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Fiber of the Gods

History

Alpacas were the cherished treasure of ancient Incan royalty and played a central role in the Incan culture in the mountains of South America. They have been domesticated for 7000 years, twice as long as any other livestock. It is said that alpaca fiber is stronger than mohair, finer than cashmere, smoother than silk, softer than cotton, warmer than goose down, and breathes better than thermal knits. Alpaca is extremely durable proven by the fine garments discovered in Peruvian ruins dating back more than 2500 years and still in good condition. Unique among luxury fibers for its drape, sheen, and wonderfully smooth hand, designers of apparel and textiles in Europe and Asia have been capitalizing on its properties for decades.

An Ancient Incan legend states: Ausangate is a magnificent snow-covered peak south of Cuzco, Peru, and the legendary source of llamas and alpacas. According to legend, Pachamama (Mother Earth) loaned alpacas and llamas so people of the Puna could survive. Since the animals belong to Pachamama, they must be well-fed and never treated cruelly. If they are not properly cared for, Pachamama will call them back to Ausangate and people will disappear.

Alpaca is known for its diversity of colors ranging from white to black, with shades of brown and gray in between - 22 shades in all. Alpaca clothing has very little prickle factor making it comfortable to wear next to the skin. Often a person who professes to be allergic to wool, is either affected by the lanolin in sheeps wool, or the cleansing process used to remove it. Alpaca being very low in lanolin (about 3%) makes it hypoallergenic and luxurious.

Alpaca is great for outdoor apparel. It is resistant to water, naturally wicks water away from the skin, and is extremely warm. It packs well without much wrinkling, does not stain easily, and resists pilling.

There are 2 types of alpacas ~ the elegant suri with its long pencil-thin ringlets; and the huacaya with a teddy bear-like appearance. Suri fiber is very fine and best suited for lacy shawls, and garments with drape. Suri fiber typically has more sheen or luster than the huacaya fiber. Huacaya fiber is loftier and perfect for sweaters and outdoor apparel, socks and accessories.

Fiber character

A histogram is a precise way to measure the microns of a single fiber using equipment specifically designed for the wool industry. We run histograms on our alpacas every few years to give us an idea whether they are healthy, and to determine who which animals have continuing fineness to their fleeces. Drastic changes to a histogram may point to environmental, nutritional and/or health issues. A better understanding of histograms can be found at Yokum McColl or Alpaca Consulting Services, Inc.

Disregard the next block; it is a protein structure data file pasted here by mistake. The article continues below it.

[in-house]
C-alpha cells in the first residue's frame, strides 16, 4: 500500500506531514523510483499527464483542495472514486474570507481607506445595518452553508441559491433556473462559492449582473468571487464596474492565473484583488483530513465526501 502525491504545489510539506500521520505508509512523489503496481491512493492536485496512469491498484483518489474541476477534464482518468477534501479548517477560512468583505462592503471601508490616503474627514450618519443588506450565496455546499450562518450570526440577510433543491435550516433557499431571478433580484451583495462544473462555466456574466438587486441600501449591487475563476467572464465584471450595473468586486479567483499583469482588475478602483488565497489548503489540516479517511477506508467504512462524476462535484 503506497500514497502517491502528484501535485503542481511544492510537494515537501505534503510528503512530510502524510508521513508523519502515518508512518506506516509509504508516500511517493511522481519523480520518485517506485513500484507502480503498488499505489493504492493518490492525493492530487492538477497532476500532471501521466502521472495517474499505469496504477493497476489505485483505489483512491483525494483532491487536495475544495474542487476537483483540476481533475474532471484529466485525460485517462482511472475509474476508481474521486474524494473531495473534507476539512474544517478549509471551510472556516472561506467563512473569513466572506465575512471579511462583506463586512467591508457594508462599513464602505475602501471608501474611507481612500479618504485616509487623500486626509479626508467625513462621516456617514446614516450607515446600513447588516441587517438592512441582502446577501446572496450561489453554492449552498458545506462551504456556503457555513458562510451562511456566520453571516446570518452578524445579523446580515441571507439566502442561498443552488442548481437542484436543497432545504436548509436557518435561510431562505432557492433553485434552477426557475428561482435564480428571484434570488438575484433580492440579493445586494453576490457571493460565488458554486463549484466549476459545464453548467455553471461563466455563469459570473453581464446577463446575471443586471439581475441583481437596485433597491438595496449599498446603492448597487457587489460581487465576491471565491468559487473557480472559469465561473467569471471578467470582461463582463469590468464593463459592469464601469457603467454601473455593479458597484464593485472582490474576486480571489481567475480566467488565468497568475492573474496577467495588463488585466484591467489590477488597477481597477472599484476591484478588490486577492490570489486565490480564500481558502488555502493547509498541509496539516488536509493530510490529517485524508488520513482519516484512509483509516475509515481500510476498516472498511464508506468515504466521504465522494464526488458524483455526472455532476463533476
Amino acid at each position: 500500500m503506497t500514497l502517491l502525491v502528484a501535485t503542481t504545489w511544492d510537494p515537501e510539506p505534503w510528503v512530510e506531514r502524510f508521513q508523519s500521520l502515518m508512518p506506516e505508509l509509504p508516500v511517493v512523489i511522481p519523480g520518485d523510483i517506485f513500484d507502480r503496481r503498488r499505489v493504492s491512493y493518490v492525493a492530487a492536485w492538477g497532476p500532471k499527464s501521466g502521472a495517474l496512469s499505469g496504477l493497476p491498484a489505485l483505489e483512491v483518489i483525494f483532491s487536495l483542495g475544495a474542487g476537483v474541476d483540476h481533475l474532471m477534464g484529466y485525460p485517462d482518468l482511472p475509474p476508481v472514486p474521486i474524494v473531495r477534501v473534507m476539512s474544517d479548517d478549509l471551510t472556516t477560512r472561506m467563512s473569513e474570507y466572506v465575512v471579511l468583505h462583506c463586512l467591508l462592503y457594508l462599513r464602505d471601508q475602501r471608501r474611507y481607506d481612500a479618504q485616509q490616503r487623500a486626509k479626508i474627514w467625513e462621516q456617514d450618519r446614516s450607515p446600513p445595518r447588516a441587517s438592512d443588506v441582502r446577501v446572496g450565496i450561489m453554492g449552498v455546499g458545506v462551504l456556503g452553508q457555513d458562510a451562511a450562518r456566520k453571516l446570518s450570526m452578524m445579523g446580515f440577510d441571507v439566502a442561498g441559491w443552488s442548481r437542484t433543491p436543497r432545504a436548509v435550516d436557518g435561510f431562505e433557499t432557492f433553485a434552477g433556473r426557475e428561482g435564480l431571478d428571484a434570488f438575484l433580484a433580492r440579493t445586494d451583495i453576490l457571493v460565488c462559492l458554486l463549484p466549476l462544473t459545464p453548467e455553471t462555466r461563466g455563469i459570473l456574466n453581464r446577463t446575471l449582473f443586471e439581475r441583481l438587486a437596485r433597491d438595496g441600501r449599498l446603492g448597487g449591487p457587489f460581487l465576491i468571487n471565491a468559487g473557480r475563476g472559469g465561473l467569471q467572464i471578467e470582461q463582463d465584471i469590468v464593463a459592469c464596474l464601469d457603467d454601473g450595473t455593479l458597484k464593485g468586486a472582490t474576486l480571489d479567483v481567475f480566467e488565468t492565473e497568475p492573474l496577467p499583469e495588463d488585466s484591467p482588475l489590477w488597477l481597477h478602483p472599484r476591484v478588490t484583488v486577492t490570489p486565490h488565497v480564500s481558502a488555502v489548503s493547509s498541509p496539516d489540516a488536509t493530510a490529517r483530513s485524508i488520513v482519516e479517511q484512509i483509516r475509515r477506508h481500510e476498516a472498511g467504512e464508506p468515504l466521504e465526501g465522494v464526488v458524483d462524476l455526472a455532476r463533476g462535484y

The diameter of alpaca fiber falls mostly in the range of 17 to 34 microns. One micron equals one millionth of a meter or 1/24,400th of an inch. In the United States, alpaca fiber is graded as follows:

  • Royal baby < 20 microns
  • Baby 20 to 22.9 microns
  • Super fine 23 to 26.9 microns
  • Adult/strong 27 or greater microns

There are many factors that influence your alpacas fleece, including

  • Genetics
  • Environmental conditions
  • Stress
  • Hormones
  • Pasture management
  • Nutrition

Fiber encyclopedia

  • Alpaca - Member of the Camelid family which produces luxuriously soft fiber.
  • Batt - A sheet of carded wool taken from a hand or drum carder.
  • Blanket - Prime fleece from shoulder, mid-section and rump (2 sides).
  • Blend - Yarn obtained by mixing alpaca with different types of fiber through
  • combing or carding.
  • Blocking - the setting of yarn or garment.
  • Card - An implement used for opening and organizing fibers in order to spin them.
  • There are 2 types of cards hand and drum, both of which work to pull the fiber
  • apart between two facing sets of wire points.
  • Character - The evaluation of good breeding through the overall evaluation of the
  • fleece, i.e., handle, luster, staple length, density, softness and fineness.
  • Chili - Fleece that has consistencies of both Huacaya and Suri. Typically the
  • fleece is coarser than Suri and has no crimp.
  • Classification - Once skirted, fleeces are sorted and graded as to type, color
  • and quality prior to processing into yarn.
  • Combing - Another method used to separate and align fibers in preparation for
  • spinning by using hand combs.
  • Core Sampling - A method used to objectively test the quality of the fleece. A
  • sample is taken by drawing a narrow steel tube through the full length of a bale of